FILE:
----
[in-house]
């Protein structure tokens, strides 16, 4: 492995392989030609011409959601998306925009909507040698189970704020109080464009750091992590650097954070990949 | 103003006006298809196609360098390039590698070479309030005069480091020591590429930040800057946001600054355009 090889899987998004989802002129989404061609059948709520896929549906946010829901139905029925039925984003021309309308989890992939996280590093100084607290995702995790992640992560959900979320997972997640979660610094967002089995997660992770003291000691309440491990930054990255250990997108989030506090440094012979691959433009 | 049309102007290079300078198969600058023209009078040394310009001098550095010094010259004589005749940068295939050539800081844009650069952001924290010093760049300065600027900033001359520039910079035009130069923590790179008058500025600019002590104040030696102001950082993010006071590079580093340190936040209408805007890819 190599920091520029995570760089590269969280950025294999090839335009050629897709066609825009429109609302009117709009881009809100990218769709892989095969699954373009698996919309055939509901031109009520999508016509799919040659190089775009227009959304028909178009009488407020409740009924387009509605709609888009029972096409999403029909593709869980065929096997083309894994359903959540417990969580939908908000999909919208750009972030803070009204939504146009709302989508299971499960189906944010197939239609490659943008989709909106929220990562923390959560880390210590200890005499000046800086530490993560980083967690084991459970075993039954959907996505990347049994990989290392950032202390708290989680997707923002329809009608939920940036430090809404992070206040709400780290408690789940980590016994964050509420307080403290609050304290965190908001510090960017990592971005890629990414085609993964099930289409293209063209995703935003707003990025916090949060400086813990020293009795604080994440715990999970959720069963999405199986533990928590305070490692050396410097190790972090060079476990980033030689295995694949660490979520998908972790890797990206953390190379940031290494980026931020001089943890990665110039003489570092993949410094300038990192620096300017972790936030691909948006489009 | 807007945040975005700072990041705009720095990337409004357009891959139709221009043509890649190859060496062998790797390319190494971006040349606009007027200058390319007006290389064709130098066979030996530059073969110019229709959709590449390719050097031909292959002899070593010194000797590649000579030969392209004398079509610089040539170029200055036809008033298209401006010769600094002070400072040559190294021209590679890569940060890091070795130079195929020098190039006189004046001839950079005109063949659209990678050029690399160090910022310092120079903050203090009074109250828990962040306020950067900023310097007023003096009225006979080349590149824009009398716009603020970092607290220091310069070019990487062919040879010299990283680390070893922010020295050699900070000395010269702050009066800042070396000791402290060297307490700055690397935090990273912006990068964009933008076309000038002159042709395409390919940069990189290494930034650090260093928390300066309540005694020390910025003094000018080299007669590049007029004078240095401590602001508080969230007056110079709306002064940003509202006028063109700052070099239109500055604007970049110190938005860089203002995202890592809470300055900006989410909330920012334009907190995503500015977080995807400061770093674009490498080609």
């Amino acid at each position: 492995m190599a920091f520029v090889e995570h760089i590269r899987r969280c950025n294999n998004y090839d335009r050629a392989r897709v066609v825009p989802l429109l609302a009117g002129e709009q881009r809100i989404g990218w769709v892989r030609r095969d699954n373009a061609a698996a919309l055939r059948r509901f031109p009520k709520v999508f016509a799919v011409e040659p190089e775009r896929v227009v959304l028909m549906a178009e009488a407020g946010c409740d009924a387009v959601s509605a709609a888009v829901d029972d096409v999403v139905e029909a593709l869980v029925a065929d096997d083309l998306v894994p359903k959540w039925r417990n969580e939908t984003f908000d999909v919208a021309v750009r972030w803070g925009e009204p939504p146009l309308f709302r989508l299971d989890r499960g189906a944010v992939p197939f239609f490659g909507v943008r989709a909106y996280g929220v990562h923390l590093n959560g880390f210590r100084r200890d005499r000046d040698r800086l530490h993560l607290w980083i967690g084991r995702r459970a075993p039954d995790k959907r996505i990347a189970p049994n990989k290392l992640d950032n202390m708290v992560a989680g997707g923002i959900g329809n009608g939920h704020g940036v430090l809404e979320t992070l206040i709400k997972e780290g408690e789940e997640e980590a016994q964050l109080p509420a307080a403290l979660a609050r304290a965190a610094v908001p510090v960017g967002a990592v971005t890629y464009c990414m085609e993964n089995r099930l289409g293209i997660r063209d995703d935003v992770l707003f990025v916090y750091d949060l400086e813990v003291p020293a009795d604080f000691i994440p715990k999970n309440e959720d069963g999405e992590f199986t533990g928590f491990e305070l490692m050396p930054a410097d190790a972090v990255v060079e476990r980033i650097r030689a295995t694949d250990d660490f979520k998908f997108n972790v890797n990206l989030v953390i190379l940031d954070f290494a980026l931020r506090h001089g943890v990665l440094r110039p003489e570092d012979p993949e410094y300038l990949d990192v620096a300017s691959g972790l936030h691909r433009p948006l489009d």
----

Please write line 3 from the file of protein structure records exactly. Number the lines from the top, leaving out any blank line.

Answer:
């Amino acid at each position: 492995m190599a920091f520029v090889e995570h760089i590269r899987r969280c950025n294999n998004y090839d335009r050629a392989r897709v066609v825009p989802l429109l609302a009117g002129e709009q881009r809100i989404g990218w769709v892989r030609r095969d699954n373009a061609a698996a919309l055939r059948r509901f031109p009520k709520v999508f016509a799919v011409e040659p190089e775009r896929v227009v959304l028909m549906a178009e009488a407020g946010c409740d009924a387009v959601s509605a709609a888009v829901d029972d096409v999403v139905e029909a593709l869980v029925a065929d096997d083309l998306v894994p359903k959540w039925r417990n969580e939908t984003f908000d999909v919208a021309v750009r972030w803070g925009e009204p939504p146009l309308f709302r989508l299971d989890r499960g189906a944010v992939p197939f239609f490659g909507v943008r989709a909106y996280g929220v990562h923390l590093n959560g880390f210590r100084r200890d005499r000046d040698r800086l530490h993560l607290w980083i967690g084991r995702r459970a075993p039954d995790k959907r996505i990347a189970p049994n990989k290392l992640d950032n202390m708290v992560a989680g997707g923002i959900g329809n009608g939920h704020g940036v430090l809404e979320t992070l206040i709400k997972e780290g408690e789940e997640e980590a016994q964050l109080p509420a307080a403290l979660a609050r304290a965190a610094v908001p510090v960017g967002a990592v971005t890629y464009c990414m085609e993964n089995r099930l289409g293209i997660r063209d995703d935003v992770l707003f990025v916090y750091d949060l400086e813990v003291p020293a009795d604080f000691i994440p715990k999970n309440e959720d069963g999405e992590f199986t533990g928590f491990e305070l490692m050396p930054a410097d190790a972090v990255v060079e476990r980033i650097r030689a295995t694949d250990d660490f979520k998908f997108n972790v890797n990206l989030v953390i190379l940031d954070f290494a980026l931020r506090h001089g943890v990665l440094r110039p003489e570092d012979p993949e410094y300038l990949d990192v620096a300017s691959g972790l936030h691909r433009p948006l489009d």